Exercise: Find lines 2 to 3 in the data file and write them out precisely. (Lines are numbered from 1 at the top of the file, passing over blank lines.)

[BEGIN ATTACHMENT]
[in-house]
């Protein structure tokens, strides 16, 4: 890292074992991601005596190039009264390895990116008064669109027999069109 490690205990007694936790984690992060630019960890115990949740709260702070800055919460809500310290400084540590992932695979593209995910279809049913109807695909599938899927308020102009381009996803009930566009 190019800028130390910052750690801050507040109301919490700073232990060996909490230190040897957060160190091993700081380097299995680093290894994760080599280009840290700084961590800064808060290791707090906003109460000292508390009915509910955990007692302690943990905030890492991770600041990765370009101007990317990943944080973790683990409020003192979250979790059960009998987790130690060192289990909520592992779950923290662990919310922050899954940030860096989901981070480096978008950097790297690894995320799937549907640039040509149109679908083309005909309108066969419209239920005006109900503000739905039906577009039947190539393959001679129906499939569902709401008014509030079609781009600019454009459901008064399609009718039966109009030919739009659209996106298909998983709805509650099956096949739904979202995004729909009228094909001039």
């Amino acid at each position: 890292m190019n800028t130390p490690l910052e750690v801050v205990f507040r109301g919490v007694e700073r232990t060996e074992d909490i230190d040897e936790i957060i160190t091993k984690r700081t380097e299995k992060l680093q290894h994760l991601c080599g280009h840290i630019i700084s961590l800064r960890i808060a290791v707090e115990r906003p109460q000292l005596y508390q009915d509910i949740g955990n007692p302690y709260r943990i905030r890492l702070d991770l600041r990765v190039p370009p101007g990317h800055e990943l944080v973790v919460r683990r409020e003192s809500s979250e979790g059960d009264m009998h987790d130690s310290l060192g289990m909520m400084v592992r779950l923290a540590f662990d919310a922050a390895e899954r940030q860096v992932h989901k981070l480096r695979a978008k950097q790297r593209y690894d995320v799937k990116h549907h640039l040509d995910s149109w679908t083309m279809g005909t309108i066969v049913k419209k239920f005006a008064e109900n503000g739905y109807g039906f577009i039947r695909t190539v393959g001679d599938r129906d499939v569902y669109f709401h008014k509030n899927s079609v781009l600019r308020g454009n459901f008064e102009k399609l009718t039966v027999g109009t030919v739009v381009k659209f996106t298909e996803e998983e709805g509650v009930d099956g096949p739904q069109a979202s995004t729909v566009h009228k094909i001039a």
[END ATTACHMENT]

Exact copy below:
């Protein structure tokens, strides 16, 4: 890292074992991601005596190039009264390895990116008064669109027999069109 490690205990007694936790984690992060630019960890115990949740709260702070800055919460809500310290400084540590992932695979593209995910279809049913109807695909599938899927308020102009381009996803009930566009 190019800028130390910052750690801050507040109301919490700073232990060996909490230190040897957060160190091993700081380097299995680093290894994760080599280009840290700084961590800064808060290791707090906003109460000292508390009915509910955990007692302690943990905030890492991770600041990765370009101007990317990943944080973790683990409020003192979250979790059960009998987790130690060192289990909520592992779950923290662990919310922050899954940030860096989901981070480096978008950097790297690894995320799937549907640039040509149109679908083309005909309108066969419209239920005006109900503000739905039906577009039947190539393959001679129906499939569902709401008014509030079609781009600019454009459901008064399609009718039966109009030919739009659209996106298909998983709805509650099956096949739904979202995004729909009228094909001039």
């Amino acid at each position: 890292m190019n800028t130390p490690l910052e750690v801050v205990f507040r109301g919490v007694e700073r232990t060996e074992d909490i230190d040897e936790i957060i160190t091993k984690r700081t380097e299995k992060l680093q290894h994760l991601c080599g280009h840290i630019i700084s961590l800064r960890i808060a290791v707090e115990r906003p109460q000292l005596y508390q009915d509910i949740g955990n007692p302690y709260r943990i905030r890492l702070d991770l600041r990765v190039p370009p101007g990317h800055e990943l944080v973790v919460r683990r409020e003192s809500s979250e979790g059960d009264m009998h987790d130690s310290l060192g289990m909520m400084v592992r779950l923290a540590f662990d919310a922050a390895e899954r940030q860096v992932h989901k981070l480096r695979a978008k950097q790297r593209y690894d995320v799937k990116h549907h640039l040509d995910s149109w679908t083309m279809g005909t309108i066969v049913k419209k239920f005006a008064e109900n503000g739905y109807g039906f577009i039947r695909t190539v393959g001679d599938r129906d499939v569902y669109f709401h008014k509030n899927s079609v781009l600019r308020g454009n459901f008064e102009k399609l009718t039966v027999g109009t030919v739009v381009k659209f996106t298909e996803e998983e709805g509650v009930d099956g096949p739904q069109a979202s995004t729909v566009h009228k094909i001039a």